Introduction: Arduino Mega Expansion Board

Picture of Arduino Mega Expansion Board

This instructable is to document my steps in creating a small add-on board for the Arduino Mega.

The final board will feature:

  • ESP8266 module to allow WiFi connectivity
  • 4 pin serial port for either a Bluetooth module or other serial output
  • i2c headers for quick and easy connection of i2c enabled devices
  • Analog & Digital Pins broken out with 5v and ground pins for easy sensor/servo connections

The aim is to make the add-on board to fit the Mega alongside a normal Uno-sized shield, meaning it can be used in conjunction with pre-existing shields such as lcd shields, relay shields, motor shields etc.

The end goal is to create a small board which will take big steps towards making the Arduino Mega a fantastic platform for modular development!

Step 1: Pin Planning

Picture of Pin Planning

Before we delve into the components required we need to see what pins we have available to use.

This will dictate what we can add, and how we can add it. Luckily, the Mega has a fantastic amount of Analog, Digital and Communication pins located where we are hoping to add our board.

On the pin map above an Arduino shield would use/obscure access to all pins down to A7 and TX3/RX3. This gives us the following pins to use at our disposal:

  • TX1/RX1 - Serial Port
  • TX2/RX2 - Serial Port
  • SDA/SCL - i2c pins
  • A8-A15 - Analog Pins
  • D22-D53 - Digital Pins
  • 2x5v/2xGND - Power and Ground rails

This is perfect.

We can use TX1/RX1 to connect an ESP8266 module for WiFi and TX2/RX2 to connect a Bluetooth module. This will give us plenty of wireless communication options to pair with phones/tablets/pcs and interact with web devices.

We can also create a few i2c ports using the SDA/SCL pins, meaning we can easily communicate with wired devices. We can also make the Bluetooth module removable if we need a wired serial connection.

We also have plenty of analog and digital pins to break out and also 5v and ground pins down there so we don't have to route power from elsewhere!

Step 2: Components

In order to create a prototype of this board we will need the following:

1x ESP8266 Module

At the time of writing I am currently using the Wemos D1-mini to test my ideas. This board is cheap, has a smallish footprint and is also something I have a lot of, so it was the natural choice to get started :-)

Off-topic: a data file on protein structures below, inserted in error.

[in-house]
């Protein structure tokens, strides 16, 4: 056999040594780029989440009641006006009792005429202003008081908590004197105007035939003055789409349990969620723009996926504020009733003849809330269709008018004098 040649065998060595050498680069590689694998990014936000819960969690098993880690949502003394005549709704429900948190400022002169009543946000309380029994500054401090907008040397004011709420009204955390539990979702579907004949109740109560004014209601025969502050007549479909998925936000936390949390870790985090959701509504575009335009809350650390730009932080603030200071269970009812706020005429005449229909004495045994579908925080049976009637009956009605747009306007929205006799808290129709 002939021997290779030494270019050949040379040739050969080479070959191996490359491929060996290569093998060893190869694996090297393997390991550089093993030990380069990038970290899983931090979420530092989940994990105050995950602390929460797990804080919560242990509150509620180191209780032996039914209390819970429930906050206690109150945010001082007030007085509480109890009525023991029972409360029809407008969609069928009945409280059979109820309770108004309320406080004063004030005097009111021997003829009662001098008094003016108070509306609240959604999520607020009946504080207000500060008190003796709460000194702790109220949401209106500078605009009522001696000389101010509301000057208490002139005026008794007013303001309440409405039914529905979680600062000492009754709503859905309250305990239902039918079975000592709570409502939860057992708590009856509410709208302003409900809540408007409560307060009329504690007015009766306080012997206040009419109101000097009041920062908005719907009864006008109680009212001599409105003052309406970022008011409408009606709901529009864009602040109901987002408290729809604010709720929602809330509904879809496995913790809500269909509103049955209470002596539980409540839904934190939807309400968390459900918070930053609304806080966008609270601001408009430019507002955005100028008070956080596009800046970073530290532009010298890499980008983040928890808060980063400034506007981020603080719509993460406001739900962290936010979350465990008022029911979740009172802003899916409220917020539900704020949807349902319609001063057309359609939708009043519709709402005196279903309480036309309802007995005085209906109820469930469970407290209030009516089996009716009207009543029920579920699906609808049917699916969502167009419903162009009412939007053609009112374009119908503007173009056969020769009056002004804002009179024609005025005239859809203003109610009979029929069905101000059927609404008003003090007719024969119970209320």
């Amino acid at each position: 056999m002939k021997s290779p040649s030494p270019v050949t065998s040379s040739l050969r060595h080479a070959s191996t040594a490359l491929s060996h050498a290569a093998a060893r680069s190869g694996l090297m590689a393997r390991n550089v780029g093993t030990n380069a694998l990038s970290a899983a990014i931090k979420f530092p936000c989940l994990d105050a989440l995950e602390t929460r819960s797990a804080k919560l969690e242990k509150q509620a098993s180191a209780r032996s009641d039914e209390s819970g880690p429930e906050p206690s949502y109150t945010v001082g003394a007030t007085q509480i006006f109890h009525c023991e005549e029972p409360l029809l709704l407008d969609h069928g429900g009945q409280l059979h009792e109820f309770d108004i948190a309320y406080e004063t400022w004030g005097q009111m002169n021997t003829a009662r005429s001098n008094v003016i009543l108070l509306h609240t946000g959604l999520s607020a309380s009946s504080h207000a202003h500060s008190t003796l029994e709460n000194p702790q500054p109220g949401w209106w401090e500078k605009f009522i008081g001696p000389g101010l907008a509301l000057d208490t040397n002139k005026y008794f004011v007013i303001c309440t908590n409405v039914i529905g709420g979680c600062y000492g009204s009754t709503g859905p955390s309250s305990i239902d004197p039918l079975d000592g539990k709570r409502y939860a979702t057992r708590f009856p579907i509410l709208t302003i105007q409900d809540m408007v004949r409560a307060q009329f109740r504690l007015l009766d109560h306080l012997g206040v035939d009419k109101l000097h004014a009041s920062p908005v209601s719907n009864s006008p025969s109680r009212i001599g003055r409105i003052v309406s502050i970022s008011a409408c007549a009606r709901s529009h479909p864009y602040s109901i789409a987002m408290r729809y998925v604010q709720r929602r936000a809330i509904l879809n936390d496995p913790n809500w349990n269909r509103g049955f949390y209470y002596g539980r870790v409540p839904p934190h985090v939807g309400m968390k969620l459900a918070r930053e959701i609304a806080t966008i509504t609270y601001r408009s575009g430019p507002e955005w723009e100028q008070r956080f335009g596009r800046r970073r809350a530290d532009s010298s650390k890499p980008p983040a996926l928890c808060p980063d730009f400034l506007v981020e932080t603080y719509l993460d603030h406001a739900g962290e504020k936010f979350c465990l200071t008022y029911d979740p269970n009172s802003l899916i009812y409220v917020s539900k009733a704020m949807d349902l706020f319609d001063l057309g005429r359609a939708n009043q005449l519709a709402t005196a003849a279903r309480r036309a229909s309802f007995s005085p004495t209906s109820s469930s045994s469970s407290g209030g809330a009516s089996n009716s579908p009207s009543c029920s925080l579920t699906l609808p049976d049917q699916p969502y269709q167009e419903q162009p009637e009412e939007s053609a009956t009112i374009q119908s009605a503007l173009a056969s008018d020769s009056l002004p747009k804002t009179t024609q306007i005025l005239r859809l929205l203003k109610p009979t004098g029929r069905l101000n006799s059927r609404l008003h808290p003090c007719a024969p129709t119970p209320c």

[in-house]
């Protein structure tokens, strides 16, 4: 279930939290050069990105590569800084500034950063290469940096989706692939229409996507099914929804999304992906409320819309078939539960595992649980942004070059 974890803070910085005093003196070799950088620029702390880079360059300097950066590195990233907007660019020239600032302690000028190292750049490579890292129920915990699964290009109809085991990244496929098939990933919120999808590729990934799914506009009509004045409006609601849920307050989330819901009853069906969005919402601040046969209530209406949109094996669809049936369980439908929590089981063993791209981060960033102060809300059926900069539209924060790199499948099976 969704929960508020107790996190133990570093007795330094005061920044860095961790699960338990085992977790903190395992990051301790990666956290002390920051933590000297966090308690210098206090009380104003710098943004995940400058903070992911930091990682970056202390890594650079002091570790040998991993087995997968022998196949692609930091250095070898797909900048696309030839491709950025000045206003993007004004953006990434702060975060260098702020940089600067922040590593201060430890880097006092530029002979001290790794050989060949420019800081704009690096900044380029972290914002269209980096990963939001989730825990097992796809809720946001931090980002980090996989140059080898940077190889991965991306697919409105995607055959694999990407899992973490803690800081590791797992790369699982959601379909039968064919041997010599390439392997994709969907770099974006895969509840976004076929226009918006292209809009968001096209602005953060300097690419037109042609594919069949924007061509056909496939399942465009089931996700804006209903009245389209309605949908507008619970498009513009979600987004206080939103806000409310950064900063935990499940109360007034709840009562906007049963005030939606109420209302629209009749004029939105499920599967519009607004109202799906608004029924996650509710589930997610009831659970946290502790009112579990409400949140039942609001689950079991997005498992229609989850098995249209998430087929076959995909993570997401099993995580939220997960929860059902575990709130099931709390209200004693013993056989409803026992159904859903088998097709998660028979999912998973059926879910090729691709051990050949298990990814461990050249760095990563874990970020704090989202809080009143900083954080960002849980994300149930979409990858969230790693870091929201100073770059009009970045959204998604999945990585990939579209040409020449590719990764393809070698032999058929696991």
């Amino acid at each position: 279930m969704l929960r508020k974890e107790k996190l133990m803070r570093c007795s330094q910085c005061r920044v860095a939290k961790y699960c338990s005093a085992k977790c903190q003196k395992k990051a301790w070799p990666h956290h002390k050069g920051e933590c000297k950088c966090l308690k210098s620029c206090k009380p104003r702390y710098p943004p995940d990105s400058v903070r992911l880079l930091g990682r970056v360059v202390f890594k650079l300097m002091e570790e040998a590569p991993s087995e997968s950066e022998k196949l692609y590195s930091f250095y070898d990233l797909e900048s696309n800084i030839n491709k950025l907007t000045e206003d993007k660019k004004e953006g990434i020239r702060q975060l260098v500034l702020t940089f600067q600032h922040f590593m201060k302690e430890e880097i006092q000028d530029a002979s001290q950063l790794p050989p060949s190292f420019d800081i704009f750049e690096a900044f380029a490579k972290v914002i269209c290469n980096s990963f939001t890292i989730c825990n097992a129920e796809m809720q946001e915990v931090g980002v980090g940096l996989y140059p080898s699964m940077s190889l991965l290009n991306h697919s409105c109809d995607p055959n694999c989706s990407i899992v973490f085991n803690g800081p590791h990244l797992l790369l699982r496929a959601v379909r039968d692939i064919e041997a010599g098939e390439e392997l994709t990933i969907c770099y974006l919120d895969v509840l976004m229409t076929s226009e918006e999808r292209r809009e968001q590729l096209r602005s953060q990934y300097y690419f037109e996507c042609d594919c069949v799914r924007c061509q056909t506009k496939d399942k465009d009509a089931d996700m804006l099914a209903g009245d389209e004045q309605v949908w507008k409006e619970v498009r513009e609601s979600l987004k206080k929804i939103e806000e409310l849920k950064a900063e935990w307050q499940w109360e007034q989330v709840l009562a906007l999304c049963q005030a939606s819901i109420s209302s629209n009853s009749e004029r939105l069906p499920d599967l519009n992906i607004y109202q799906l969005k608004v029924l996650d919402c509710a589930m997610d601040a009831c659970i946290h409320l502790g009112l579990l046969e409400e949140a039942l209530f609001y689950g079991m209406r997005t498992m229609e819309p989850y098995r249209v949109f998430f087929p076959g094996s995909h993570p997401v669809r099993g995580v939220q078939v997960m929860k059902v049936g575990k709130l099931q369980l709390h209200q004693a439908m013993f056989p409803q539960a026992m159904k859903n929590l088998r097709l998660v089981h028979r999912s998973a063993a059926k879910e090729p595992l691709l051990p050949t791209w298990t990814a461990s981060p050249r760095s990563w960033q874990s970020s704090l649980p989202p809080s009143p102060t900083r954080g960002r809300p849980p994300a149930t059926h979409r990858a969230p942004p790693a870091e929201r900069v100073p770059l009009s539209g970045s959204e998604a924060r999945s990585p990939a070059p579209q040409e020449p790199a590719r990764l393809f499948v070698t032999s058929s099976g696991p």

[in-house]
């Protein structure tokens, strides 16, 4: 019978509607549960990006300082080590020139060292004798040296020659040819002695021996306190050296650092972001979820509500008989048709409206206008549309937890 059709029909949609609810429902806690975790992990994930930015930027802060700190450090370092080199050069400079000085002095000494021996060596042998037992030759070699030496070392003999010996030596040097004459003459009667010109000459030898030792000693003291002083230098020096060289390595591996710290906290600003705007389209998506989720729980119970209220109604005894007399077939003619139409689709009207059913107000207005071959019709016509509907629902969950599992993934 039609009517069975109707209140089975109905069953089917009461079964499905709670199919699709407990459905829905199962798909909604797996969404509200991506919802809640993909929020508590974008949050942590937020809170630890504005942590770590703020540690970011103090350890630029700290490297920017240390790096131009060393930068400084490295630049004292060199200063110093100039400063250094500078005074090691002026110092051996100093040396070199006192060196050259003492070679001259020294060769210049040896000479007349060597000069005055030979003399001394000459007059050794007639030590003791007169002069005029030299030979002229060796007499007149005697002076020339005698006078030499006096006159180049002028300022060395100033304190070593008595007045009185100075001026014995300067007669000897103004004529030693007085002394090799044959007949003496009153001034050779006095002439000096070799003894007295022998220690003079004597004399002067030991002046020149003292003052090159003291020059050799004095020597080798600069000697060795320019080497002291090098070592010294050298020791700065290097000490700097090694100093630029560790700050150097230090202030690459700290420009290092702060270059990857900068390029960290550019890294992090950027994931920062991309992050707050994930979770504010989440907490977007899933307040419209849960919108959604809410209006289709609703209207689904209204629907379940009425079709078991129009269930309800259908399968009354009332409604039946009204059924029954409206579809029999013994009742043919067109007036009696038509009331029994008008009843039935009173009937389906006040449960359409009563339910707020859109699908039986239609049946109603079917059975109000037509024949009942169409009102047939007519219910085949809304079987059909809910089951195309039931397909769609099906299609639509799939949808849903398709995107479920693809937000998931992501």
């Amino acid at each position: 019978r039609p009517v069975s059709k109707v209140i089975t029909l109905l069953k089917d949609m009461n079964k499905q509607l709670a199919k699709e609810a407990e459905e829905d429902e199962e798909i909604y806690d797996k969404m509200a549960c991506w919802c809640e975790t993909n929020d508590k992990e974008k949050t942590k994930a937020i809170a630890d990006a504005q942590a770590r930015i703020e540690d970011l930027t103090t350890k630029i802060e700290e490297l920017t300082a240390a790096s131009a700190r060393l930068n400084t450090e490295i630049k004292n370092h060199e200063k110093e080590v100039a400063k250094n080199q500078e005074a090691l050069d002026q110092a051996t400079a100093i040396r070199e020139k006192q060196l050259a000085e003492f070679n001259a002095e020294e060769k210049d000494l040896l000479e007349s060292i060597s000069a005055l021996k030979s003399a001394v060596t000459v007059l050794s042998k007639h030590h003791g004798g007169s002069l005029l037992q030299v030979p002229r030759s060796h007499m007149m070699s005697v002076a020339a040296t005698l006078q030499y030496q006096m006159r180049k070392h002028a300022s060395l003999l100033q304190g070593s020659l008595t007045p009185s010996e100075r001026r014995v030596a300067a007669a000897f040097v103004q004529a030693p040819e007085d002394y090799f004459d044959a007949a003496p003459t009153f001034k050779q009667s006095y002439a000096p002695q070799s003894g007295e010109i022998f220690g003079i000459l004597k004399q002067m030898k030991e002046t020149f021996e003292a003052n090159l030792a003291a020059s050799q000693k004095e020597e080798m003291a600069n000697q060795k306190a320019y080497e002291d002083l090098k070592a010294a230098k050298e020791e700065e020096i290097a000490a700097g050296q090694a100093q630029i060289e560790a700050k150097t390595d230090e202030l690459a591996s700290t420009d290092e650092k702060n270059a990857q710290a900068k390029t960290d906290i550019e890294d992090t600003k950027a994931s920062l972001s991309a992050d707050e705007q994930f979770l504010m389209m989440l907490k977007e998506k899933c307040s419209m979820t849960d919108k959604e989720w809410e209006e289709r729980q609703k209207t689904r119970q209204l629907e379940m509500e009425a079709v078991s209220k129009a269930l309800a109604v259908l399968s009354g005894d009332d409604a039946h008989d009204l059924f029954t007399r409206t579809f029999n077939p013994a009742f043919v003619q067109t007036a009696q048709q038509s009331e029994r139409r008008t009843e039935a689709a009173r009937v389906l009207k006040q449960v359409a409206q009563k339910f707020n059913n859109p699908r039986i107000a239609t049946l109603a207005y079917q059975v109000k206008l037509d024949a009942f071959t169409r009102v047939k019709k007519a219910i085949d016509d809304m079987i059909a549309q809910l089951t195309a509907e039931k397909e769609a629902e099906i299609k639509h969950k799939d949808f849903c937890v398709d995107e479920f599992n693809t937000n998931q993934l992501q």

At present i have it stuck to my Mega with Blu tack ha ha!

I have ordered a variety of ESP8266 based modules to try out with this project. The most likely candidate to be used is a module with serial pinst broken out. this will make it easy to add it to my project just using a header.

1 x Bluetooth Module

There are many bluetooth modules available which can be used with this project; as long as the modules has tx/rx/5v/gnd pins we can use it!

Male/female Headers

Whether you are using perfboard to make this device or using a pre-made mcb design with i will be adding in the future you are going to need plenty of pins. Male pins will be used to plug the board into the Arduino, and depending on your chosen components/connection preferences you may need male or female pins. I may look to use some right angled pin headers to keep a low profile.

Step 3: Creating Your Add-on Board

Coming soon!

First will be a hand-made perfboard to demonstrate function and test designs, then i will be looking to create a PCB design to finish the project.

Step 4: Uses

There are so many uses for this little add-on board which can turn a spaghetti-mix of wires into a nice and easy modular design.

Let me know how you'd use something like thiss and I'll add it to the example list!

Webserver - LCD shield for feedback/button control, add-on board for wifi connection

Home automation - Relay shield, add-on board for wifi connection and analog sensors (i2c LCD screen for display)

WiFi Robotic control - Motorshield for robot control, add-on board for wifi connection and further sensors.

Robotic Remote control - LCD Shield for display and buttons, add-on board for wifi/Bluetooth. You could even add analog sticks using the add-on board's analog pins for a more conventional controller.

Step 5: Updates

This project is currently in development, and is going to be updated on a regular basis.

The planned updates will be to cover:

  • Fabrication of a perfboard version of the board
  • Creating the PCB design
  • Fabrication of the final pcb version of the board
  • Demos and examples

Thank you for taking time to look at my random ideas - feel free to put forward your suggestions!

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